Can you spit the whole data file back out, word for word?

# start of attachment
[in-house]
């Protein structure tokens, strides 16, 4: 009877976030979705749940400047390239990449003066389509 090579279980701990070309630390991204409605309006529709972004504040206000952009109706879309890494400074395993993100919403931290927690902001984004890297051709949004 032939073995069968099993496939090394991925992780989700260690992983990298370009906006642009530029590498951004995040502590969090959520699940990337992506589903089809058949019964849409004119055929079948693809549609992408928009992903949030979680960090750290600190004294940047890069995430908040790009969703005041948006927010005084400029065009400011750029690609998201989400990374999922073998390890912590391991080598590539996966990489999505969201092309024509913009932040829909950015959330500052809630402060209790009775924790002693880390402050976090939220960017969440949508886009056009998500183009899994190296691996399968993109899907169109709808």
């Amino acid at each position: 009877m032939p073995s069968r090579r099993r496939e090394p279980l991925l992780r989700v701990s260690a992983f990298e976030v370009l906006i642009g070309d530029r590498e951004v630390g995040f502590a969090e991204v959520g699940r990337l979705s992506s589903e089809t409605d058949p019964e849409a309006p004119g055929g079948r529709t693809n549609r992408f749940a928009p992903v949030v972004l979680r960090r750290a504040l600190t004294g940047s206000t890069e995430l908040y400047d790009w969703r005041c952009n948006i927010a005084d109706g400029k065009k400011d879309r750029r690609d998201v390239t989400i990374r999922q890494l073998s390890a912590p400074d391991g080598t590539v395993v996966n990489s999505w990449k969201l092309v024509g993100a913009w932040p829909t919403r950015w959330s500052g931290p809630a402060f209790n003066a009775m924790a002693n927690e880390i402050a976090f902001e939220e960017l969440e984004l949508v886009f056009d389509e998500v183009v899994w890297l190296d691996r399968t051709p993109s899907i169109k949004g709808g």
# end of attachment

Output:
[in-house]
């Protein structure tokens, strides 16, 4: 009877976030979705749940400047390239990449003066389509 090579279980701990070309630390991204409605309006529709972004504040206000952009109706879309890494400074395993993100919403931290927690902001984004890297051709949004 032939073995069968099993496939090394991925992780989700260690992983990298370009906006642009530029590498951004995040502590969090959520699940990337992506589903089809058949019964849409004119055929079948693809549609992408928009992903949030979680960090750290600190004294940047890069995430908040790009969703005041948006927010005084400029065009400011750029690609998201989400990374999922073998390890912590391991080598590539996966990489999505969201092309024509913009932040829909950015959330500052809630402060209790009775924790002693880390402050976090939220960017969440949508886009056009998500183009899994190296691996399968993109899907169109709808």
């Amino acid at each position: 009877m032939p073995s069968r090579r099993r496939e090394p279980l991925l992780r989700v701990s260690a992983f990298e976030v370009l906006i642009g070309d530029r590498e951004v630390g995040f502590a969090e991204v959520g699940r990337l979705s992506s589903e089809t409605d058949p019964e849409a309006p004119g055929g079948r529709t693809n549609r992408f749940a928009p992903v949030v972004l979680r960090r750290a504040l600190t004294g940047s206000t890069e995430l908040y400047d790009w969703r005041c952009n948006i927010a005084d109706g400029k065009k400011d879309r750029r690609d998201v390239t989400i990374r999922q890494l073998s390890a912590p400074d391991g080598t590539v395993v996966n990489s999505w990449k969201l092309v024509g993100a913009w932040p829909t919403r950015w959330s500052g931290p809630a402060f209790n003066a009775m924790a002693n927690e880390i402050a976090f902001e939220e960017l969440e984004l949508v886009f056009d389509e998500v183009v899994w890297l190296d691996r399968t051709p993109s899907i169109k949004g709808g």